Washington, DC - Speaking on Thursday at an event hosted by Secretary of Education Arne Duncan spotlighting food security for school children, Senior Policy Advisor for Nutrition Policy Sam Kass took House Republicans to task for last week's vote to approve legislation that slashes billions in funding over ten years from the Food Stamps program. (Above, Kass during his remarks; Duncan is far right)
About 47% of the more than 47.7 million Americans receiving federal benefits each month are children under age 18, according to the Department of Agriculture.
"That we would try to cut a program that is just keeping people afloat, just making sure their basic needs are being met to the tune of $40 billion--that is simply unconscionable in this great nation," Kass said.
"We know that we can do better. We have to do better."
Kass was adamant: "The very future of this country is at stake," he said. "There has got to be better places to save some money."
President Barack Obama also rebuked House Republicans for the vote during his keynote address at a gala dinner last weekend. The President will veto the measure should it receive final approval from the House and Senate, according to a Statement of Administration Policy issued by the Office of Management and Budget.
Duncan, Kass, USDA Undersecretary for Food, Nutrition and Consumer Services Kevin Concannon, Rep. Jan Schakowsky (D-Ill), Rep. Barbara Lee (D-CA), and an army of volunteers packed canned goods and other non-perishable foods into 1,000 Blessings backpacks destined for area schoolchildren.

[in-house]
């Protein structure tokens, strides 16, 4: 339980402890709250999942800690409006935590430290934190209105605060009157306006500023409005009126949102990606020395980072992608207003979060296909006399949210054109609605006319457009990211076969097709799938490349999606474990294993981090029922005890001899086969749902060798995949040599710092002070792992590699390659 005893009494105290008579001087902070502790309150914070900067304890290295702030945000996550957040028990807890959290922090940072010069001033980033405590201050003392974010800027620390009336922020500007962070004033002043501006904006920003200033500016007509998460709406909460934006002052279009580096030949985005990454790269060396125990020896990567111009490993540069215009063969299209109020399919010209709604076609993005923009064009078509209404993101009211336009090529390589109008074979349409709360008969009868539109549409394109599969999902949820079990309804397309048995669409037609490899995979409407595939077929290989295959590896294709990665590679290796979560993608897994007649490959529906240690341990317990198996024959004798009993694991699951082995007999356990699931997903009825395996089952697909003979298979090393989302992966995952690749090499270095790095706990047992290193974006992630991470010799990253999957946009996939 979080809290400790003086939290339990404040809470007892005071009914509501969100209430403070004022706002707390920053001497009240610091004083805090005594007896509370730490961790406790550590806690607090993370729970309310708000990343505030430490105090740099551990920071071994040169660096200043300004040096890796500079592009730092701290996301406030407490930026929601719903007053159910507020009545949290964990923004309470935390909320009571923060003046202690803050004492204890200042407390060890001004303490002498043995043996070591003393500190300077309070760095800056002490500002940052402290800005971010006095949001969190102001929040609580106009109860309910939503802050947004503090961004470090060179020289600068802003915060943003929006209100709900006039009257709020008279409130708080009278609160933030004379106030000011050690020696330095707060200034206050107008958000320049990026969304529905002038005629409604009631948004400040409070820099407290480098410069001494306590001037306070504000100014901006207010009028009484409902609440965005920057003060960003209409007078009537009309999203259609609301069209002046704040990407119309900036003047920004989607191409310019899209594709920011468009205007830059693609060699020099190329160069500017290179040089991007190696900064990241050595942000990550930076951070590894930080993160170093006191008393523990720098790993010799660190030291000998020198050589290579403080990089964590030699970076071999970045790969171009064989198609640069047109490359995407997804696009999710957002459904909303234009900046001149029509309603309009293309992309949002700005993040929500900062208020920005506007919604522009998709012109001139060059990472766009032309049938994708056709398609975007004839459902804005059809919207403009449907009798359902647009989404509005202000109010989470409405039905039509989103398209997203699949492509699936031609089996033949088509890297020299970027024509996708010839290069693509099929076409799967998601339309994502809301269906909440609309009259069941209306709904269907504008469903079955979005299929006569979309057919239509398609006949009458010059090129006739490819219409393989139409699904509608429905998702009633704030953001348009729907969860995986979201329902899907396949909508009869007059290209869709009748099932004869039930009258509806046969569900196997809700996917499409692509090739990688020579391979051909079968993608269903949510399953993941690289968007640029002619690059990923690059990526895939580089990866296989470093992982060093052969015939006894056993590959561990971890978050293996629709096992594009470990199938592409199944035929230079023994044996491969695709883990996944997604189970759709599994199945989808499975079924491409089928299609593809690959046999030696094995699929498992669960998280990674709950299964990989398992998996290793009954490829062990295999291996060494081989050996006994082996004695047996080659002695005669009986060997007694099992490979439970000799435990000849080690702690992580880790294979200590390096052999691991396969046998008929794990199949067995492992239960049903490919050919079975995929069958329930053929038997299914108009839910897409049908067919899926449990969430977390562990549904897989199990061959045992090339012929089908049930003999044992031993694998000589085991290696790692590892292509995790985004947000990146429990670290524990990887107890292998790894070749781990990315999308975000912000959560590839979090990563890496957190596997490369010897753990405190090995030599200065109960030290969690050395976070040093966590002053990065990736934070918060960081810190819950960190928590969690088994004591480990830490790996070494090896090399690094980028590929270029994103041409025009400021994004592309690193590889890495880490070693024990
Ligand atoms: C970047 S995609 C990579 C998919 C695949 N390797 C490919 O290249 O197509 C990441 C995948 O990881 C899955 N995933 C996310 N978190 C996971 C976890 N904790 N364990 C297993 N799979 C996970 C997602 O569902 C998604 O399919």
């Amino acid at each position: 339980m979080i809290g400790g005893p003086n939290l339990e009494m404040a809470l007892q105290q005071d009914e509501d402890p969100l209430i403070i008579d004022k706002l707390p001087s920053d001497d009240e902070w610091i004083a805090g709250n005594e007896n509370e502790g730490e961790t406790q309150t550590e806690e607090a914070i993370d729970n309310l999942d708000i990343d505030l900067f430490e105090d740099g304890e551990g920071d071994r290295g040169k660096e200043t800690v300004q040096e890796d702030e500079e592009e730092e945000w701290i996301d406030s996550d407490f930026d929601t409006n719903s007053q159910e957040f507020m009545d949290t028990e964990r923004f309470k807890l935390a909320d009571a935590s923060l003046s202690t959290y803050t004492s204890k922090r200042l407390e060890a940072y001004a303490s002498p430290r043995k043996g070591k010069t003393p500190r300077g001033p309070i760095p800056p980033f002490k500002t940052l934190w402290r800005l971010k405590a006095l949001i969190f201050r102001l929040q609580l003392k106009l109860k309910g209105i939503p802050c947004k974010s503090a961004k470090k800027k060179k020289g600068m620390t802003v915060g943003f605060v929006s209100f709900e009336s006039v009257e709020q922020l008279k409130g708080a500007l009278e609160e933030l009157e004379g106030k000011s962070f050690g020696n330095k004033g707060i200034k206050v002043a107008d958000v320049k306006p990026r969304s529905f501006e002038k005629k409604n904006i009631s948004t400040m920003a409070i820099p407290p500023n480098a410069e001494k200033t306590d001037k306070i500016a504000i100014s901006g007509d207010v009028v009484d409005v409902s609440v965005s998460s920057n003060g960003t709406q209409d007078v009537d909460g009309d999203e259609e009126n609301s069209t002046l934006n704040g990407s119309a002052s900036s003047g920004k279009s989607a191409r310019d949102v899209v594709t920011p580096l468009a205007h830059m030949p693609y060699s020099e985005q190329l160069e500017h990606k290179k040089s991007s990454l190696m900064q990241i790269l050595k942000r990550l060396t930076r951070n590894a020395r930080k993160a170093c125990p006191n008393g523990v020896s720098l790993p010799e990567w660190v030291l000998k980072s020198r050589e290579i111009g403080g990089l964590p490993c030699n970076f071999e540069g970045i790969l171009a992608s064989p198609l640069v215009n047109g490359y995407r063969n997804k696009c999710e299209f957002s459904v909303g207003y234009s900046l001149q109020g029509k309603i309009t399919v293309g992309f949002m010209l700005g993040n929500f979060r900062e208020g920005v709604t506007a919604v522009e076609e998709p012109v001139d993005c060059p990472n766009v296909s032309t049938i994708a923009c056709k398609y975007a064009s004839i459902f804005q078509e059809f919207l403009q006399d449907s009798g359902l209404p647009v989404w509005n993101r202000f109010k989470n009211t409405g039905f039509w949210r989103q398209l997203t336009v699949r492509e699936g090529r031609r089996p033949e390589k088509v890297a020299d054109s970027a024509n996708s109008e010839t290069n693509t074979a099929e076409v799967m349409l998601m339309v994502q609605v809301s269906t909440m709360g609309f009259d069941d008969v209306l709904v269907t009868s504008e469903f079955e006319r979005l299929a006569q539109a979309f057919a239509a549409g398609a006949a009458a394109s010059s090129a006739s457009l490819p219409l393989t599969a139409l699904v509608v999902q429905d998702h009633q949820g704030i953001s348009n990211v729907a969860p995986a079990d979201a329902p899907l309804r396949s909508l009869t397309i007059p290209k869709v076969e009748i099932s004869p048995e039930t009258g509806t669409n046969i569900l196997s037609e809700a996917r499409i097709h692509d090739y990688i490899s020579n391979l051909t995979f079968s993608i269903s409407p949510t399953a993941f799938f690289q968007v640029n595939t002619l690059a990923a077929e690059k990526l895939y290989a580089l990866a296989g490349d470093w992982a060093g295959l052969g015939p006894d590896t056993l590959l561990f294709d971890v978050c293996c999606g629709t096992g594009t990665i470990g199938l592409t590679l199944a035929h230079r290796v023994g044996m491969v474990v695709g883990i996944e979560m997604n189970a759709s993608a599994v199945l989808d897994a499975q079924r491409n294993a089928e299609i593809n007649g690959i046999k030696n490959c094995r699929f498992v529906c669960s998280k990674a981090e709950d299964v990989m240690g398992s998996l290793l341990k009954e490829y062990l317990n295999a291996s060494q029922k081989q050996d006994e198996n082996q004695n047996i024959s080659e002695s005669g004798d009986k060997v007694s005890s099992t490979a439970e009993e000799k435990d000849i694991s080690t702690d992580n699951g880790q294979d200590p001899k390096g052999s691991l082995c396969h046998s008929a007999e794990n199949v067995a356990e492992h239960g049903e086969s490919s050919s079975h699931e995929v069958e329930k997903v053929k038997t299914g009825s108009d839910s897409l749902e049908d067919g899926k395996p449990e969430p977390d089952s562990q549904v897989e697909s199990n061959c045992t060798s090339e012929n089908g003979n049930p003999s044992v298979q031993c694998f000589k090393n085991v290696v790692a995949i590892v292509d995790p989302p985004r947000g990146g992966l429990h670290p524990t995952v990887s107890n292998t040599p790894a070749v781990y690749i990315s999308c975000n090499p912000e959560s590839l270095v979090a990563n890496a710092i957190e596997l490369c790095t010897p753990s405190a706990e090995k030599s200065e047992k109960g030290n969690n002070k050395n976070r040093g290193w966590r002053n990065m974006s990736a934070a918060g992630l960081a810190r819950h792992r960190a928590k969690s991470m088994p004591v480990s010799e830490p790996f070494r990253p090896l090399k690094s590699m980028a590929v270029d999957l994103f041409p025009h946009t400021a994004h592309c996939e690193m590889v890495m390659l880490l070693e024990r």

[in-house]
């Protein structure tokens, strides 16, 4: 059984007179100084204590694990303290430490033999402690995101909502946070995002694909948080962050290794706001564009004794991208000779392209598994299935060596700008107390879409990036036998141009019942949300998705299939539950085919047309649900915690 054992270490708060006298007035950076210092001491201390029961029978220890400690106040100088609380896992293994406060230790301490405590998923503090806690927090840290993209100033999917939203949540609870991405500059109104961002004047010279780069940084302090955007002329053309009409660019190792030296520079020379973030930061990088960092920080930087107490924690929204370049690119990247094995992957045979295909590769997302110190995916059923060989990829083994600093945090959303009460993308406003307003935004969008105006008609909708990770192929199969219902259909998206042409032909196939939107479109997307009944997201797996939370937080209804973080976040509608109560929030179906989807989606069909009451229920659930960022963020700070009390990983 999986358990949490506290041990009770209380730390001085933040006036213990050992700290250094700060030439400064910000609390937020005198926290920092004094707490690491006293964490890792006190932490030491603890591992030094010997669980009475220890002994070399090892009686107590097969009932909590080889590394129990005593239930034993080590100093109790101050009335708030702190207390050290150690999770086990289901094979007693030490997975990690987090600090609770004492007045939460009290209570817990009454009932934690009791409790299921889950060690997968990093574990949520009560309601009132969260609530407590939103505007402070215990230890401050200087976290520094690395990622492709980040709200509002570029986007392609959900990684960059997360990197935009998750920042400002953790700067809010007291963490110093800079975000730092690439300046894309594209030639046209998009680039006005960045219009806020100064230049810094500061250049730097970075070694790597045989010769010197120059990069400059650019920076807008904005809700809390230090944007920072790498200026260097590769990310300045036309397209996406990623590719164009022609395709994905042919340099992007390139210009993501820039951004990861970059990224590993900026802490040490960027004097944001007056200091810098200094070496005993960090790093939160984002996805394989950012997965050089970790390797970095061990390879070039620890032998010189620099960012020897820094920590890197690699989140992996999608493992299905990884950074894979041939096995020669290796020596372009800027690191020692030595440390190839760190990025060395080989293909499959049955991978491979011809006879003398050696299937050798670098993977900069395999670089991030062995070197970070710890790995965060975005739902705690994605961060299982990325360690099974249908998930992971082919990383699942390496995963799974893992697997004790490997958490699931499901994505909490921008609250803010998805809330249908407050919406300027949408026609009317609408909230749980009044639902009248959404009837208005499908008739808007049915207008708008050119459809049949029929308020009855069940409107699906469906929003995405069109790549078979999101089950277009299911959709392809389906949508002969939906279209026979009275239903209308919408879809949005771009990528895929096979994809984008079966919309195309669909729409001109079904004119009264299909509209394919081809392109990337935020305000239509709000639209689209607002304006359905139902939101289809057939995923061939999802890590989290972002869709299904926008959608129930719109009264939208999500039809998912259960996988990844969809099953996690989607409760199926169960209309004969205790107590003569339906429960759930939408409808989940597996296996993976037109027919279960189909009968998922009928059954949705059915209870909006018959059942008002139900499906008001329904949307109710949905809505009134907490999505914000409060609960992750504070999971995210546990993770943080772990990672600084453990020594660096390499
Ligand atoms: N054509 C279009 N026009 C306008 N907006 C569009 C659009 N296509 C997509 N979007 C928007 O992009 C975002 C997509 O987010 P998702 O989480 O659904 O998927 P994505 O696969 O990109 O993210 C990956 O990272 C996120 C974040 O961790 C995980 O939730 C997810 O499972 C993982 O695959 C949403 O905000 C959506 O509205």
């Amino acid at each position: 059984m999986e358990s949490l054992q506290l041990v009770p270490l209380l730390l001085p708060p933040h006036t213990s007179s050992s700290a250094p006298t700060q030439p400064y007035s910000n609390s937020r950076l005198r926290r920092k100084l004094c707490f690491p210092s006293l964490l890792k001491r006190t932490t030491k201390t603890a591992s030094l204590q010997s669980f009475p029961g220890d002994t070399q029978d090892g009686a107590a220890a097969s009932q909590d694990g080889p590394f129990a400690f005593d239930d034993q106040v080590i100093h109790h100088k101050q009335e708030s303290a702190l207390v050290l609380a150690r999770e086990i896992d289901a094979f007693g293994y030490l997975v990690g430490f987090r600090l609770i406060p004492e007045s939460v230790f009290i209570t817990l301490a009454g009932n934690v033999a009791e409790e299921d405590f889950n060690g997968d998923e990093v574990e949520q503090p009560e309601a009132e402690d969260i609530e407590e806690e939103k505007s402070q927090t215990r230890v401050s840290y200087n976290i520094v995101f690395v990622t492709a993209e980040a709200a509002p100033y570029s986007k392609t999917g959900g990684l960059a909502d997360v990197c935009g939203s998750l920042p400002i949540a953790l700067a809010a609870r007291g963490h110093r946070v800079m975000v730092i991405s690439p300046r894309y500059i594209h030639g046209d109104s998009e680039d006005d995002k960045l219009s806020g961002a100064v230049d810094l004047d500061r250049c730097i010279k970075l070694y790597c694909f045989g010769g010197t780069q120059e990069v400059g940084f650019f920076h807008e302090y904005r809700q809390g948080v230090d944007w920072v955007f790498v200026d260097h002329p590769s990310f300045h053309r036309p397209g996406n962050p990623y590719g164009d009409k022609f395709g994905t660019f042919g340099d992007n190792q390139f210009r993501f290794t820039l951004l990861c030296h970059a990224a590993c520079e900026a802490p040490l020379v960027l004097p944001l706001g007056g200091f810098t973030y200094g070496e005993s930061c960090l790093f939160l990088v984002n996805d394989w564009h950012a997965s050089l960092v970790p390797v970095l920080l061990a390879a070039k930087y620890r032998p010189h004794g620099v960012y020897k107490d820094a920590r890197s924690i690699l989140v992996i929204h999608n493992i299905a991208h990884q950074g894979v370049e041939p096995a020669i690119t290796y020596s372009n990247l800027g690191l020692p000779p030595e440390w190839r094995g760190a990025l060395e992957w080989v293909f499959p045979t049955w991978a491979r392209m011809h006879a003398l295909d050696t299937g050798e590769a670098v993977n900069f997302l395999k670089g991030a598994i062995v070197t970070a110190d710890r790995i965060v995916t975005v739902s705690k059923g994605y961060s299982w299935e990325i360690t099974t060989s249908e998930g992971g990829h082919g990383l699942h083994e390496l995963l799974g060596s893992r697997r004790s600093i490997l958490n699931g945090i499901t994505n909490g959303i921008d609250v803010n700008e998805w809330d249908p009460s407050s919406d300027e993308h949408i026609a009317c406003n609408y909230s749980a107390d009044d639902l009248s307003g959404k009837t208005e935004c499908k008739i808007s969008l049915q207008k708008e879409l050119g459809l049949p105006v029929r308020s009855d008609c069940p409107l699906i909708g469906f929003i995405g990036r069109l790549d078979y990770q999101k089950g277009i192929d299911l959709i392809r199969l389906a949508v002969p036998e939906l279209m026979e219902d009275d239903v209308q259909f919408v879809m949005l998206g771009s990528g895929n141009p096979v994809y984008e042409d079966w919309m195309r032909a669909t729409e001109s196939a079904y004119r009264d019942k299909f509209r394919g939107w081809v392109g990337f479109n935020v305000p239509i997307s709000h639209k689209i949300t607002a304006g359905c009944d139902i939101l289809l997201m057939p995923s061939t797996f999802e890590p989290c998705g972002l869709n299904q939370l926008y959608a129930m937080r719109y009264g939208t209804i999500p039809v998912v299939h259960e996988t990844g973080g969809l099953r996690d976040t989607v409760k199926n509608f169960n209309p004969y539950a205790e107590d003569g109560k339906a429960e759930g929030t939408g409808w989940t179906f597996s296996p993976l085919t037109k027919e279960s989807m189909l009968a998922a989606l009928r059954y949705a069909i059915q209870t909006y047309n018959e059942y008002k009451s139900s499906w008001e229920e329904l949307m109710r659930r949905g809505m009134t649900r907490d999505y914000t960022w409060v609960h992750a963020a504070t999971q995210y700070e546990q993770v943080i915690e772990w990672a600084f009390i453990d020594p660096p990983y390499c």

And Kass wasn't the only one blasting the House GOP: Lee and Schakowsky did, too. Lee called the SNAP vote "morally and ethically" wrong, while Schakowsky said it was "unbelievable," and that it also "jeopardized" some children’s access to free and reduced price lunches in the NSLP.
But there was plenty of praise for the Blessings project.
"Food insecurity has a definite impact on learning," Duncan said. "The Blessings in a Backpack organization is helping to ensure that more than 60,000 kids who receive backpacks of food for the weekend don’t come to school hungry on Mondays."
Kass, noting he was on hand to represent First Lady Michelle Obama's Let's Move! campaign, also praised the work of Blessings, noting that "one in five children are food insecure at some point in the year."
"Today is a real example of how the public sector and the private sector and non-profits come together, and I am thrilled to be here," Kass said.
Founded in 2006, Blessings was named Charity of the Year for 2012 by People magazine's "First Help Feed a Child" campaign. (Above, Concannon and Kass load cans into backpacks)
For the first time in the foundation's history, a Washington, DC school will receive some of the Blessings backpacks on Friday, said CEO Brooke Wiseman.
Stanton Elementary School, in the Anacostia neighborhood in Southeast, will receive more than 100 of the backpacks. The entire school population receives free and reduced-price meals through the National School Lunch Program, said Principal Rena Johnson.
Many of the children also participate in the school's breakfast and after-school snack programs, Johnson said, so they are eating all three daily meals at school. She was very excited about joining the Blessings program, and noted that more than 50 of her students are actually homeless.
The food included in the Blessings backpacks is donated, and is selected so children can feed themselves, said Wiseman. Duncan and his crew packed cans of soup and fruit with pop-tops, single-serving granola bars in a variety of flavors, and packages of oatmeal that can be mixed with hot tap water, Wiseman said. (Above, Duncan and Wiseman)
Local produce is added to backpacks when possible, Wiseman said; since Blessings operates in 43 states, there are "regional tweaks."
The backpacks given to children do not carry the foundation's name, logo, or any identifiable markings, "so there is no stigma attached to participating," Wiseman said.
"Sometimes we just put a grocery bag of food into a child's own backpack, whatever works," said Wiseman.
Visit the foundation's website at www.blessingsinabackpack.org.
*Photos by Eddie Gehman Kohan/Obama Foodorama. Also in the photo at top is from r of Kass: Concannon, Wiseman, and Schakowsky.